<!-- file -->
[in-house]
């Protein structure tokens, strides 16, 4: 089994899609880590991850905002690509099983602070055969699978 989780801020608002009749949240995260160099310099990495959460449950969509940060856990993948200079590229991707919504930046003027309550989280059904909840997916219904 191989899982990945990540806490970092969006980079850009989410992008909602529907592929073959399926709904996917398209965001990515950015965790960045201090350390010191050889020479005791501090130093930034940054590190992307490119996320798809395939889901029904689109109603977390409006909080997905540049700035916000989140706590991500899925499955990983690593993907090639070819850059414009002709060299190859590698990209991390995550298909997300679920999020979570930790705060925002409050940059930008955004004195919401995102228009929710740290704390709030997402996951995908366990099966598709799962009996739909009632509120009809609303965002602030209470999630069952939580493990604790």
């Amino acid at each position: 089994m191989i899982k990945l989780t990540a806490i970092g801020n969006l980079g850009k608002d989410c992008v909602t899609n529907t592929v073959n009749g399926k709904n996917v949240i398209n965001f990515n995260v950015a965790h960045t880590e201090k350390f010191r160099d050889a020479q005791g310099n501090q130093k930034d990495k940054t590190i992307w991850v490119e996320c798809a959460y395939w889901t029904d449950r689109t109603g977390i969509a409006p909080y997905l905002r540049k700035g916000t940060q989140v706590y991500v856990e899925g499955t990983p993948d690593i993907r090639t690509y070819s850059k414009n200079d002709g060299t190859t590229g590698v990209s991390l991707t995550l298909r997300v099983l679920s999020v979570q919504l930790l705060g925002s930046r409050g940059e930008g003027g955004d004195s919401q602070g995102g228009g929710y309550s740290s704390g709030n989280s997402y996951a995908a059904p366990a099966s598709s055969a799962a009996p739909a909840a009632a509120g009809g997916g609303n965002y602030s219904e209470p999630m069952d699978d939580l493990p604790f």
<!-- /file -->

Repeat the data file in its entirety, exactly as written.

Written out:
[in-house]
């Protein structure tokens, strides 16, 4: 089994899609880590991850905002690509099983602070055969699978 989780801020608002009749949240995260160099310099990495959460449950969509940060856990993948200079590229991707919504930046003027309550989280059904909840997916219904 191989899982990945990540806490970092969006980079850009989410992008909602529907592929073959399926709904996917398209965001990515950015965790960045201090350390010191050889020479005791501090130093930034940054590190992307490119996320798809395939889901029904689109109603977390409006909080997905540049700035916000989140706590991500899925499955990983690593993907090639070819850059414009002709060299190859590698990209991390995550298909997300679920999020979570930790705060925002409050940059930008955004004195919401995102228009929710740290704390709030997402996951995908366990099966598709799962009996739909009632509120009809609303965002602030209470999630069952939580493990604790």
């Amino acid at each position: 089994m191989i899982k990945l989780t990540a806490i970092g801020n969006l980079g850009k608002d989410c992008v909602t899609n529907t592929v073959n009749g399926k709904n996917v949240i398209n965001f990515n995260v950015a965790h960045t880590e201090k350390f010191r160099d050889a020479q005791g310099n501090q130093k930034d990495k940054t590190i992307w991850v490119e996320c798809a959460y395939w889901t029904d449950r689109t109603g977390i969509a409006p909080y997905l905002r540049k700035g916000t940060q989140v706590y991500v856990e899925g499955t990983p993948d690593i993907r090639t690509y070819s850059k414009n200079d002709g060299t190859t590229g590698v990209s991390l991707t995550l298909r997300v099983l679920s999020v979570q919504l930790l705060g925002s930046r409050g940059e930008g003027g955004d004195s919401q602070g995102g228009g929710y309550s740290s704390g709030n989280s997402y996951a995908a059904p366990a099966s598709s055969a799962a009996p739909a909840a009632a509120g009809g997916g609303n965002y602030s219904e209470p999630m069952d699978d939580l493990p604790f």